The back side of our orchard and native plant nursery is where we thought we might put a high tunnel so we killed the sod two years ago by smothering it with a large piece of plastic. We aren't sure yet if we are going to do this so rather than keep this area killed under plastic, we are going to cover crop it this year with lots of bee/soil feeding plants. When we pulled the cover off, we watched a little vole scurry through its myriad tunnels to get to its hidy hole. What a fast and cute little bugger!

Since we pulled all the path mat out of this wildflower zone we scattered lots of native seeds last fall and I spread wheat straw this weekend to protect the soil and maintain some soil moisture. This wheat straw has lots of seeds in it since many farmers were unable to harvest the wheat last year due to crazy rains. Some of the seeds are still viable and will be a nice cover crop until other plants grow. We plan to manage these wildflower beds as meadows (not prairies) and only manage the super aggressive invasive plants. Dandelions stay!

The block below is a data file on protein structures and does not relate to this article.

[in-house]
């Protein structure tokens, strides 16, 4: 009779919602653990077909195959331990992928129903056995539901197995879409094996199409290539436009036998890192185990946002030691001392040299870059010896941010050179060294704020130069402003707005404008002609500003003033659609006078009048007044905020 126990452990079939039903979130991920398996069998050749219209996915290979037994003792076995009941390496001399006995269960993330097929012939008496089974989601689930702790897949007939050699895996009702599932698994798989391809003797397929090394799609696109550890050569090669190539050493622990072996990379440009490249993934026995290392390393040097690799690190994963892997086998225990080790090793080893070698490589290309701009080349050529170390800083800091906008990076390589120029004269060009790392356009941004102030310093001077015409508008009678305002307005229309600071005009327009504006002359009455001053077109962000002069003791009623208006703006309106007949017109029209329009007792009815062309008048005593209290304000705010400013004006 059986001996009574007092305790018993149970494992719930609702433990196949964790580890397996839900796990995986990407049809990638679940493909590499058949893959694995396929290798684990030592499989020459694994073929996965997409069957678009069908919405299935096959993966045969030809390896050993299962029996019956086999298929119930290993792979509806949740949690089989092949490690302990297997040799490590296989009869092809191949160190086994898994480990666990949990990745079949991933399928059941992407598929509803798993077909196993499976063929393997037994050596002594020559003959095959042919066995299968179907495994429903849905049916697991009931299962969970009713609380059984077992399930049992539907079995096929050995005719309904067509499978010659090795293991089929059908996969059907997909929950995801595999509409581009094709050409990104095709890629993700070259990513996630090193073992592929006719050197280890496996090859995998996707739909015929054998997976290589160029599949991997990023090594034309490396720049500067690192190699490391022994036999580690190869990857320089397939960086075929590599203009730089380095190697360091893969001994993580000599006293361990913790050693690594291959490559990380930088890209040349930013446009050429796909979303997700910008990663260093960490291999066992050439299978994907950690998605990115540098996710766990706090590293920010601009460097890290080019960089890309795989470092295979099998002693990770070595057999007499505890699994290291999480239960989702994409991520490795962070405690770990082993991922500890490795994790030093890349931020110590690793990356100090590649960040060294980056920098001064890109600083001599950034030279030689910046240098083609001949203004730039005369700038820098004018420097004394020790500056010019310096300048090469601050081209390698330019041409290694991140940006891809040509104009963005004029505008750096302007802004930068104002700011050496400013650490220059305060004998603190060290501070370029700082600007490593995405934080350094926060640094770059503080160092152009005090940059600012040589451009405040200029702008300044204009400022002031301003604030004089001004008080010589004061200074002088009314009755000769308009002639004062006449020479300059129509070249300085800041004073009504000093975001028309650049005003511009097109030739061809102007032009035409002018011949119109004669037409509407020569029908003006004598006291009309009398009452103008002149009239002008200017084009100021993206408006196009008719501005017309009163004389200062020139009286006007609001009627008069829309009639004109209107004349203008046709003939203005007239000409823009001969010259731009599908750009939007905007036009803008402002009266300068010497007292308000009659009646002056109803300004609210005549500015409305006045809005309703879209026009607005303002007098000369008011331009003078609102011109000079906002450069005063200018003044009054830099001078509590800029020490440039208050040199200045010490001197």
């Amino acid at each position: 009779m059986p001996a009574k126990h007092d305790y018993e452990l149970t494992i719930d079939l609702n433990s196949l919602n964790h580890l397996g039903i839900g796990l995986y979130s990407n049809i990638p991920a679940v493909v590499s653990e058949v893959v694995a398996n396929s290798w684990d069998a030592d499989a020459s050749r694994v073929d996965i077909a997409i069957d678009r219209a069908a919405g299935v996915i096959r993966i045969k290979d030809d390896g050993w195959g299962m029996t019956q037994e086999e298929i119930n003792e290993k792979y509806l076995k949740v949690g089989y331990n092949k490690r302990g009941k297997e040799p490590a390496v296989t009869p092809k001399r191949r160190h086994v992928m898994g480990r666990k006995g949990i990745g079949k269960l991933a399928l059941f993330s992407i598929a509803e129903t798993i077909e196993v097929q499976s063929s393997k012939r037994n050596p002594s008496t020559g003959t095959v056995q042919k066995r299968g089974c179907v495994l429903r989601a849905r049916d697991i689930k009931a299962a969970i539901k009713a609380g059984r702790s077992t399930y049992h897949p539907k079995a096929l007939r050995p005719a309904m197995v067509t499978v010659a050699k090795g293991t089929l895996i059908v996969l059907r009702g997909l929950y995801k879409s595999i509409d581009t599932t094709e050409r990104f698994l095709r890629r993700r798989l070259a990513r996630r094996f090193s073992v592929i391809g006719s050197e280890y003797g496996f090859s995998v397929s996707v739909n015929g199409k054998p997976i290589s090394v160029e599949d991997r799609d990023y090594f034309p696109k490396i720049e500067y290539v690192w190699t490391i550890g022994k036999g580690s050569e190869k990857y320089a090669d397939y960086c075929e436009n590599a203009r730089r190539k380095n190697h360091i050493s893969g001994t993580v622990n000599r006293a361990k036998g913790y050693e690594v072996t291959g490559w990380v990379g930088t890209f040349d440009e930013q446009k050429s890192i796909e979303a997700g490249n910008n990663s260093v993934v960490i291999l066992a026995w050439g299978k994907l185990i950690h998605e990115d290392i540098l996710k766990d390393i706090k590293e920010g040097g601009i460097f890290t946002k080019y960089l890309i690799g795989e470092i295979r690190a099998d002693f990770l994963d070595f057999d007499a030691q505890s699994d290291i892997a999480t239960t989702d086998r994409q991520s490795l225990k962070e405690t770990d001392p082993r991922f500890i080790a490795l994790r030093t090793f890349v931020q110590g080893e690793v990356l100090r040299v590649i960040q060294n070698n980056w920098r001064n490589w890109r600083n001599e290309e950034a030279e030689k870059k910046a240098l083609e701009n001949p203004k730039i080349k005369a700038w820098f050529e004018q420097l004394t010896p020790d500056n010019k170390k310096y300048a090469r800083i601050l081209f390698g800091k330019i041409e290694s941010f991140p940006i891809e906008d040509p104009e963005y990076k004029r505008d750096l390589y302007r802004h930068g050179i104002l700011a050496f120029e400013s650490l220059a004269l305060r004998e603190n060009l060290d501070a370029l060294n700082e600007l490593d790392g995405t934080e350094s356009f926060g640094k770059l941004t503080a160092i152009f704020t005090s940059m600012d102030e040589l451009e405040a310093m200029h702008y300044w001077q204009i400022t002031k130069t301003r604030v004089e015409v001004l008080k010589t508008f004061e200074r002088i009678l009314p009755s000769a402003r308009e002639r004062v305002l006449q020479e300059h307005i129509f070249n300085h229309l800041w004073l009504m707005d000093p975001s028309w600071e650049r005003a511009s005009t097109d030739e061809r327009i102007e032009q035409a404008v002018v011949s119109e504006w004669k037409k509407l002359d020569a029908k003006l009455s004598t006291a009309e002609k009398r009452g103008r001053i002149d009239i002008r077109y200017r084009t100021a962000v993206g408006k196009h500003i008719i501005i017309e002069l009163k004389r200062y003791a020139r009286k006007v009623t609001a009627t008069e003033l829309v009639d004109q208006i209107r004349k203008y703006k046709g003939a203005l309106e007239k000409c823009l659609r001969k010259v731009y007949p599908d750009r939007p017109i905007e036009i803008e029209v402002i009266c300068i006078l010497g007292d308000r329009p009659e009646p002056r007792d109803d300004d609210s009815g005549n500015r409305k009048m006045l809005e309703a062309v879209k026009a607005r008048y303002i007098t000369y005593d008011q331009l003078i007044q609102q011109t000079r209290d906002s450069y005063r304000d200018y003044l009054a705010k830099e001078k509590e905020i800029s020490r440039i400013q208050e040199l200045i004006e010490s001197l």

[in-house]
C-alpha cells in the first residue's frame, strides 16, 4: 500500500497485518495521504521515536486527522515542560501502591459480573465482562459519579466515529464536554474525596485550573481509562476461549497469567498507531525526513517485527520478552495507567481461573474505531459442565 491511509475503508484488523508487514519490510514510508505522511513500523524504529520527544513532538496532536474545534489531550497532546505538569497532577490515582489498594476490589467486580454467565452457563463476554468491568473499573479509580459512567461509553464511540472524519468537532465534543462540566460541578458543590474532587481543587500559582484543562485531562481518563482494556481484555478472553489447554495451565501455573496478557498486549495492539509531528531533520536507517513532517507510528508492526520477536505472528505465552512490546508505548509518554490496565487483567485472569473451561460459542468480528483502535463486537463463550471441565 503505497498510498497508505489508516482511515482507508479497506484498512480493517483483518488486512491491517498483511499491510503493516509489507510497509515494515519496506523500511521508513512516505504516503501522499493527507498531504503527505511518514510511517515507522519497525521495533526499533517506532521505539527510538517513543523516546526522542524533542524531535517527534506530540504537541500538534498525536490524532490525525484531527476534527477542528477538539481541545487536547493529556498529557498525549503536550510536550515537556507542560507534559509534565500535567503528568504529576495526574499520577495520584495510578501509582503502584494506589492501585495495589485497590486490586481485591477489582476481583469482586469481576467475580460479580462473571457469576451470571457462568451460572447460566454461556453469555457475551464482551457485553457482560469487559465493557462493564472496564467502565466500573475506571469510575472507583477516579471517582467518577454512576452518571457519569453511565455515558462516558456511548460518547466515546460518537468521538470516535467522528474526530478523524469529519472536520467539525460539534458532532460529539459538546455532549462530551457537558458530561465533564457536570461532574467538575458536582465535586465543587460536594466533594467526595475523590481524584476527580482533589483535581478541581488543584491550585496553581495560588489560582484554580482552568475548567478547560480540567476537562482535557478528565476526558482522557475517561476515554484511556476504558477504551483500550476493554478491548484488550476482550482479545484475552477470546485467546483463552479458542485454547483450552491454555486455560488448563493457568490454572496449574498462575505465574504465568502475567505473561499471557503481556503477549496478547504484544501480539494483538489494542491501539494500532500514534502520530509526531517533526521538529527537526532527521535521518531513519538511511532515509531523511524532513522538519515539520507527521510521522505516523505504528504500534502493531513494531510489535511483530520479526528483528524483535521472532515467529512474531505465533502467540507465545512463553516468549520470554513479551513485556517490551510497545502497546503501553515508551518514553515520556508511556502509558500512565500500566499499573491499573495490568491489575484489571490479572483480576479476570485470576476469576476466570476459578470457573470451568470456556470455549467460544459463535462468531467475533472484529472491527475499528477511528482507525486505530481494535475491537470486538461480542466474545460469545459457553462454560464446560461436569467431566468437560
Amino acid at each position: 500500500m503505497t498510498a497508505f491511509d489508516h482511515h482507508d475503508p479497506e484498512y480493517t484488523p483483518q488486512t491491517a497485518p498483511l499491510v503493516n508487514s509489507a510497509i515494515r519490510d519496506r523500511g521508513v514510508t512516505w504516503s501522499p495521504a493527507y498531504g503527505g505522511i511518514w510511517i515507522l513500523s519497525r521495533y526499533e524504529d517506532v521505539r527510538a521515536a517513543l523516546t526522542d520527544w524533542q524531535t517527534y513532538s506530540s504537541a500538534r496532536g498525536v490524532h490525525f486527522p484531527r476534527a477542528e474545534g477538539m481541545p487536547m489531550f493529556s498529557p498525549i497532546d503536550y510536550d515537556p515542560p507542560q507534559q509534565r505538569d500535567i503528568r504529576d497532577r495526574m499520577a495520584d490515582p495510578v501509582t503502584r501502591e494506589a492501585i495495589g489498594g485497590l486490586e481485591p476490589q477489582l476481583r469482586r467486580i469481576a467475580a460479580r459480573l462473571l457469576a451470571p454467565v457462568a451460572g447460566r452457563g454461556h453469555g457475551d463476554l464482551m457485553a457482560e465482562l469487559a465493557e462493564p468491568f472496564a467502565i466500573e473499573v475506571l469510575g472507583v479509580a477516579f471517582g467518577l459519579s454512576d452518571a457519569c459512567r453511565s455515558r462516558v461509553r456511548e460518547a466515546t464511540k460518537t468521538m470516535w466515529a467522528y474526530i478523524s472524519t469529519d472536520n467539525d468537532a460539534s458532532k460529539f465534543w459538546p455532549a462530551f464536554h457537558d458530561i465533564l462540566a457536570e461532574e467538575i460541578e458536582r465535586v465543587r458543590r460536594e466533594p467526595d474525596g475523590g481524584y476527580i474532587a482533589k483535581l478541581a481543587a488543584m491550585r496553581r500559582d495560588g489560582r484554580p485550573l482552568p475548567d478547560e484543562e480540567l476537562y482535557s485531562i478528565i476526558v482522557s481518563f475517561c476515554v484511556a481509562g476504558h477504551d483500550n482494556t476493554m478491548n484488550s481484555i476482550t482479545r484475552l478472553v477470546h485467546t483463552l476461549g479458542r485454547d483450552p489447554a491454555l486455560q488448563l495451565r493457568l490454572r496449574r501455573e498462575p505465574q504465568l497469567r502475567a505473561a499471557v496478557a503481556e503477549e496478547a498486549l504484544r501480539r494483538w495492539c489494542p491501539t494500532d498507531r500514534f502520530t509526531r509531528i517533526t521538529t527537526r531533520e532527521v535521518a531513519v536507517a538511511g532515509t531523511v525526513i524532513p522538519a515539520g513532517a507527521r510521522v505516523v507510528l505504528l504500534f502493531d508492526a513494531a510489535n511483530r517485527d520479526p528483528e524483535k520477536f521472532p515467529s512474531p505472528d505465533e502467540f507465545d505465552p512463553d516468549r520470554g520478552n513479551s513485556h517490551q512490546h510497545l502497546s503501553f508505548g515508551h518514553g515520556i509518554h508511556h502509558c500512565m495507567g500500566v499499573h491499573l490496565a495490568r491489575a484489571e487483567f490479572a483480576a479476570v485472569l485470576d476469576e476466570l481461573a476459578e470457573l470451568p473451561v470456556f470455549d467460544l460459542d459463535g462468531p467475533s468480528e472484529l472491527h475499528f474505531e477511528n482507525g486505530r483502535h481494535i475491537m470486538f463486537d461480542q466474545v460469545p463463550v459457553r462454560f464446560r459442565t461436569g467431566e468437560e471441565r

Many of our overwintered plants are growing fabulously and we will start seeding hundreds or maybe thousands of new plants soon. We don't know yet our open days for 2016, but we will let you all know when we do. We look forward to a great growing year!

Wednesday, April 6, 2016

Thinning Beautiful, Healthy Vegetable Seedlings

We are eagerly preparing for the 2016 gardening season and our little vegetable plants are growing under our grow lights...some slow and some super fast.